Category Archives: India Travel

Musafir : Darwaze

Gateway to the Taj Mahal

A corridor in Fatehpur Sikri

Fatehpur Sikri

Balcony, Humayun’s Tomb,Delhi

Smiles

 

Darwaze, khidkiyaan, jharokhe, verandey

Kitni khoobsurat 

Hain ye imaartein

Inhe dekho

Suno

Samjho

Socho

Jano

Kuch keh rahi hain ye

Tumse

Rough translation: (Doors, windows, details, so beautiful, are these buildings, look at them, listen, understand, think, learn, they are speaking to you)

What can I say, but I’m fascinated and inspired by buildings, and people around buildings. That’s why I’m a musafir. Kindly excuse me for my very poor Urdu and Hindi poetry skills.

Glossary:

Darwaza: Urdu for door; Khidki: Hindi for window; Jharokha: An overhanging enclosed balcony used in Rajasthani architecture; Khoobsurat: Urdu for beautiful; Imaarat: Urdu for building; Dekho: Hindi for look; Suno: Hindi for listen; Socho: Hindi for think; Jano: Hindi for learn

 

The Story of Holika

Prahlad, Holika, 13 the century Keshava temple

On the very auspicious occasion of Holi- the ‘festival of colors’ where we welcome Spring and smear each other with color while saying “Bura na mano, holi hai” (Don’t mind, its holi) I’d like to share the story behind the festival.

There are some wonderful stories in the Puranas and one of them is about Holika. 

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Hiranyakashipu,was the king of the daityas, a clan of the asuras (danavas or divine beings with an evil quality who are always at war with the suras or benevolent devas). His brother Hiranyaksha, had been killed by Lord Vishnu, in his Varaha (boar) avatar.  Thus angered, he wanted to with gain immortality. He performed years of penance and obtained a boon from Lord Brahma that he couldn’t be killed by human or animal; indoors or outdoors; during day or night; and no weapon could bring him harm. Hence he became arrogant and believed himself to be the mightiest, more than all the devas and even Vishnu, the Supreme Being himself. He commanded everyone to pray to him and regard him as their supreme lord. But his son Prahlad, did not. Right from when he was born, Prahlad remained a devout follower of Vishnu and wouldn’t be convinced otherwise. This irked Hiranyakashipu so much that he decided to kill his own son. But all his attempts were thwarted by the mystical powers of Vishnu. One of these is the story behind Holi.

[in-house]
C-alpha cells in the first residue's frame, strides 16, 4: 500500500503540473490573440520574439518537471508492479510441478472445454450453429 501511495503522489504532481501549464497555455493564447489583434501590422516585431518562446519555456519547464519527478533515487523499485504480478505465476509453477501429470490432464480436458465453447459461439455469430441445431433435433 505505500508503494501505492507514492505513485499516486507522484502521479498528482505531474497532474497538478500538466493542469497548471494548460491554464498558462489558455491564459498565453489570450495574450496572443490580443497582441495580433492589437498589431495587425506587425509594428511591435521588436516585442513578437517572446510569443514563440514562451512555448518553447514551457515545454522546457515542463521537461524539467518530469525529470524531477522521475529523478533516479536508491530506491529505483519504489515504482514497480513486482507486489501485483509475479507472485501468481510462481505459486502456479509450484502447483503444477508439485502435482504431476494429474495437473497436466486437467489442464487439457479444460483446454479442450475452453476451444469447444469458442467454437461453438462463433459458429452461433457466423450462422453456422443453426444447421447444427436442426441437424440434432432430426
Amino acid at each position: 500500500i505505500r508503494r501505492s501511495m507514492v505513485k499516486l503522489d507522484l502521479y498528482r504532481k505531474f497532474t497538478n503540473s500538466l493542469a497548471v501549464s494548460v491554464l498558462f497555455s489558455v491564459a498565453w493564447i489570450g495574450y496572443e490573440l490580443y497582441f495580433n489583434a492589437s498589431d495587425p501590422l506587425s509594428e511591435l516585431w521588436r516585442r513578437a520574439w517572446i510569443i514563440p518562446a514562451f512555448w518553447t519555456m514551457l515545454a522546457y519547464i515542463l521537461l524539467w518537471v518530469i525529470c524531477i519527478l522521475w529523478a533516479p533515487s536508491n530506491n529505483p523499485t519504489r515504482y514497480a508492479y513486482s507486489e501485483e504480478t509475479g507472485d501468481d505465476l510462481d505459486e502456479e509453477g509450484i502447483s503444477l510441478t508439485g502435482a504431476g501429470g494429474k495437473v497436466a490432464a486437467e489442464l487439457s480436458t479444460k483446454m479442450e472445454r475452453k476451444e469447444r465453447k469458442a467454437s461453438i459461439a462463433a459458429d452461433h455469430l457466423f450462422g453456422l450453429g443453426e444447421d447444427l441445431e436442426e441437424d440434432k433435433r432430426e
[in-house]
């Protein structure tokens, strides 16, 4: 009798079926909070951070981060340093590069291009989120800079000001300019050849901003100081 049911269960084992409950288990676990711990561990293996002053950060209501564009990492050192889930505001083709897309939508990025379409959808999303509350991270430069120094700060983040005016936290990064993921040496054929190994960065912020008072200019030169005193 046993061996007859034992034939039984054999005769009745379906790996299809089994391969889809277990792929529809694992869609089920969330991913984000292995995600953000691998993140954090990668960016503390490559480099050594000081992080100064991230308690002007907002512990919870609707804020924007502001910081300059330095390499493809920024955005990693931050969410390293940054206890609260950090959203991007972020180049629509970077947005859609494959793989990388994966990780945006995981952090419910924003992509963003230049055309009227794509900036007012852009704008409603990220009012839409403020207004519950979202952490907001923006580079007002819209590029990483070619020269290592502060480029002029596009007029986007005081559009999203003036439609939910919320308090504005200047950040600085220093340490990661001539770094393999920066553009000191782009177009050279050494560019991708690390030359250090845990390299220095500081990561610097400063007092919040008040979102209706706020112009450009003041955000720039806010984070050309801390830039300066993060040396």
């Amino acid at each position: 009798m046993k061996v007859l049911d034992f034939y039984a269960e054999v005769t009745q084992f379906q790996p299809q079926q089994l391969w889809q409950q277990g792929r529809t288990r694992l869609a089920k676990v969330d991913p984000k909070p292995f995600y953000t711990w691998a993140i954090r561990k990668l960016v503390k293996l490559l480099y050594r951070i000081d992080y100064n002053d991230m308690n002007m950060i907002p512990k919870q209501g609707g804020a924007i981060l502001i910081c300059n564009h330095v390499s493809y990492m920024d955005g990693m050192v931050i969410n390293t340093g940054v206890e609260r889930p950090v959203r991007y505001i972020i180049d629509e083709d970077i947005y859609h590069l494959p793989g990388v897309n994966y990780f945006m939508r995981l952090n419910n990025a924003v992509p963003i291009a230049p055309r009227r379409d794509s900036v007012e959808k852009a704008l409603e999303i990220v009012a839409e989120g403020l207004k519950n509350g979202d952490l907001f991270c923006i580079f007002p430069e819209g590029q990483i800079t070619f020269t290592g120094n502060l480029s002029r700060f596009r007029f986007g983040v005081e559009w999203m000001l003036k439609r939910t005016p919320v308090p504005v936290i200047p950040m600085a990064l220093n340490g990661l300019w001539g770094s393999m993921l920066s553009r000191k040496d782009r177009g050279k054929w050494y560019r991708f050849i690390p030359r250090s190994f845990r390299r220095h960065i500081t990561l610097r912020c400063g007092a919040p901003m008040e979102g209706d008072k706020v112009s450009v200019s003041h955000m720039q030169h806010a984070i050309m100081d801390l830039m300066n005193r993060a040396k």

Holika was Hiranyakashipu’s sister, who had been given the boon that fire couldn’t harm her. Thus, she sat in a burning pyre with Prahlad on her lap but Vishnu intervened. A strong breeze removed her protective cloth and draped Prahlad instead; protecting him while Holika was charred. A few other theories exist– one states that Holika was actually good and sacrificed herself to save Prahlad while another says that the boon was granted on condition Holika wouldn’t use it to harm anyone. Regardless, the story symbolizes the victory of good over evil as does the festival. On the first day, Holika dahan (Choti (small) Holi) is performed and people gather and burn bonfires at crossroads. The ash from the pyre is then smeared on the forehead.

Holika Dahan

The following day is the more well known colorful or Rangwali Holi, when everyone forgetting all differences smear each other with colored powder. ENJOY! HAPPY HOLI!

Calcutta for the Soul

howrah bridge

It’s said that memories fade with time, which is probably a good thing, because some of us would find it impossible to go on. But there are certain reminiscences that cannot afford to be forgotten. They are like precious keepsakes that need to be extracted from the dusty realms of time. They have to be caressed and fondled with affection, reinforced and perhaps refurbished, before being tucked away securely again.

One such memory that I’ve guarded fiercely is that of my trip to Calcutta. Over the years it has been revisited a million times and imbued with subtle nuances so to add color and character.